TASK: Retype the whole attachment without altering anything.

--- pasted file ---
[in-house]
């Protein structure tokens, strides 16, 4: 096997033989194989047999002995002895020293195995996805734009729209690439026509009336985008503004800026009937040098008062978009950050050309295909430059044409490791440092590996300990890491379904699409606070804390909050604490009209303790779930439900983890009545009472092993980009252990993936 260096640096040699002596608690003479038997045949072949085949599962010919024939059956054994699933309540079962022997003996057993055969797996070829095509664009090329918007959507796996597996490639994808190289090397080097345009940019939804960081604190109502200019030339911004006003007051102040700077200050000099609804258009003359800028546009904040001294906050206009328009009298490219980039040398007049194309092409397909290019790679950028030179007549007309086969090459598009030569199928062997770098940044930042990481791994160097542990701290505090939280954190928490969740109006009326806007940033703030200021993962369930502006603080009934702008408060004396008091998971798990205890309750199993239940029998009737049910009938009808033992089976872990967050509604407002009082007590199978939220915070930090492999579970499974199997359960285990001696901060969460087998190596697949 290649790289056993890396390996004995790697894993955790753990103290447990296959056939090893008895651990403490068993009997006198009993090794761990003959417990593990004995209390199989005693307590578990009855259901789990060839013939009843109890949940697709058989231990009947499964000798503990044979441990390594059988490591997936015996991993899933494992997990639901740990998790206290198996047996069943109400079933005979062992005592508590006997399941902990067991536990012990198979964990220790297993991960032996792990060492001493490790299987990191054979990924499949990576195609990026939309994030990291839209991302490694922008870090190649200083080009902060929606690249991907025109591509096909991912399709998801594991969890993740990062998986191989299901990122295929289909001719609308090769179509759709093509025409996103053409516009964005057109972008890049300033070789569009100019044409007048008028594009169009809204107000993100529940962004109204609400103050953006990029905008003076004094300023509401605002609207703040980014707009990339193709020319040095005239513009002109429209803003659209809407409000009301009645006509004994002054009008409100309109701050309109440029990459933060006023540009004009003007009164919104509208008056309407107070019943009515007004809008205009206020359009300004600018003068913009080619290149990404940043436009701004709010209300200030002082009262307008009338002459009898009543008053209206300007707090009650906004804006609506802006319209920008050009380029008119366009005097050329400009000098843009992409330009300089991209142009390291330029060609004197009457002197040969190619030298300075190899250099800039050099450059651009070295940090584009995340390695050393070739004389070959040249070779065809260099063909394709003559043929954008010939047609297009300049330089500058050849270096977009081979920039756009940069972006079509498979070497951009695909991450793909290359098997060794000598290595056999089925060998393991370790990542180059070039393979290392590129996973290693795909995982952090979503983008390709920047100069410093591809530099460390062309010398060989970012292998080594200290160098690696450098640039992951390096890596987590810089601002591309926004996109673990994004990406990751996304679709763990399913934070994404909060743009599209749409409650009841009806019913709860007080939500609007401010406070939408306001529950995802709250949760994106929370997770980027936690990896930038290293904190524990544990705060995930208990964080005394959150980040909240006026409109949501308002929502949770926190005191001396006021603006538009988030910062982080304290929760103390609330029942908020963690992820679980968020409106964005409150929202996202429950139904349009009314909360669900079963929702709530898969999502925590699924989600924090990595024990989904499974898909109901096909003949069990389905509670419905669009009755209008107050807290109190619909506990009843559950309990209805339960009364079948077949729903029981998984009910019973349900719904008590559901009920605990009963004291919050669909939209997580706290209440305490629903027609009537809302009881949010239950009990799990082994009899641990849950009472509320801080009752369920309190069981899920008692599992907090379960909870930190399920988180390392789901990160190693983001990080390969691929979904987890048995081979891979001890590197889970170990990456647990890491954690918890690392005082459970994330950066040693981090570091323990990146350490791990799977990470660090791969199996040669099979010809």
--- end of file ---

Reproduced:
[in-house]
């Protein structure tokens, strides 16, 4: 096997033989194989047999002995002895020293195995996805734009729209690439026509009336985008503004800026009937040098008062978009950050050309295909430059044409490791440092590996300990890491379904699409606070804390909050604490009209303790779930439900983890009545009472092993980009252990993936 260096640096040699002596608690003479038997045949072949085949599962010919024939059956054994699933309540079962022997003996057993055969797996070829095509664009090329918007959507796996597996490639994808190289090397080097345009940019939804960081604190109502200019030339911004006003007051102040700077200050000099609804258009003359800028546009904040001294906050206009328009009298490219980039040398007049194309092409397909290019790679950028030179007549007309086969090459598009030569199928062997770098940044930042990481791994160097542990701290505090939280954190928490969740109006009326806007940033703030200021993962369930502006603080009934702008408060004396008091998971798990205890309750199993239940029998009737049910009938009808033992089976872990967050509604407002009082007590199978939220915070930090492999579970499974199997359960285990001696901060969460087998190596697949 290649790289056993890396390996004995790697894993955790753990103290447990296959056939090893008895651990403490068993009997006198009993090794761990003959417990593990004995209390199989005693307590578990009855259901789990060839013939009843109890949940697709058989231990009947499964000798503990044979441990390594059988490591997936015996991993899933494992997990639901740990998790206290198996047996069943109400079933005979062992005592508590006997399941902990067991536990012990198979964990220790297993991960032996792990060492001493490790299987990191054979990924499949990576195609990026939309994030990291839209991302490694922008870090190649200083080009902060929606690249991907025109591509096909991912399709998801594991969890993740990062998986191989299901990122295929289909001719609308090769179509759709093509025409996103053409516009964005057109972008890049300033070789569009100019044409007048008028594009169009809204107000993100529940962004109204609400103050953006990029905008003076004094300023509401605002609207703040980014707009990339193709020319040095005239513009002109429209803003659209809407409000009301009645006509004994002054009008409100309109701050309109440029990459933060006023540009004009003007009164919104509208008056309407107070019943009515007004809008205009206020359009300004600018003068913009080619290149990404940043436009701004709010209300200030002082009262307008009338002459009898009543008053209206300007707090009650906004804006609506802006319209920008050009380029008119366009005097050329400009000098843009992409330009300089991209142009390291330029060609004197009457002197040969190619030298300075190899250099800039050099450059651009070295940090584009995340390695050393070739004389070959040249070779065809260099063909394709003559043929954008010939047609297009300049330089500058050849270096977009081979920039756009940069972006079509498979070497951009695909991450793909290359098997060794000598290595056999089925060998393991370790990542180059070039393979290392590129996973290693795909995982952090979503983008390709920047100069410093591809530099460390062309010398060989970012292998080594200290160098690696450098640039992951390096890596987590810089601002591309926004996109673990994004990406990751996304679709763990399913934070994404909060743009599209749409409650009841009806019913709860007080939500609007401010406070939408306001529950995802709250949760994106929370997770980027936690990896930038290293904190524990544990705060995930208990964080005394959150980040909240006026409109949501308002929502949770926190005191001396006021603006538009988030910062982080304290929760103390609330029942908020963690992820679980968020409106964005409150929202996202429950139904349009009314909360669900079963929702709530898969999502925590699924989600924090990595024990989904499974898909109901096909003949069990389905509670419905669009009755209008107050807290109190619909506990009843559950309990209805339960009364079948077949729903029981998984009910019973349900719904008590559901009920605990009963004291919050669909939209997580706290209440305490629903027609009537809302009881949010239950009990799990082994009899641990849950009472509320801080009752369920309190069981899920008692599992907090379960909870930190399920988180390392789901990160190693983001990080390969691929979904987890048995081979891979001890590197889970170990990456647990890491954690918890690392005082459970994330950066040693981090570091323990990146350490791990799977990470660090791969199996040669099979010809």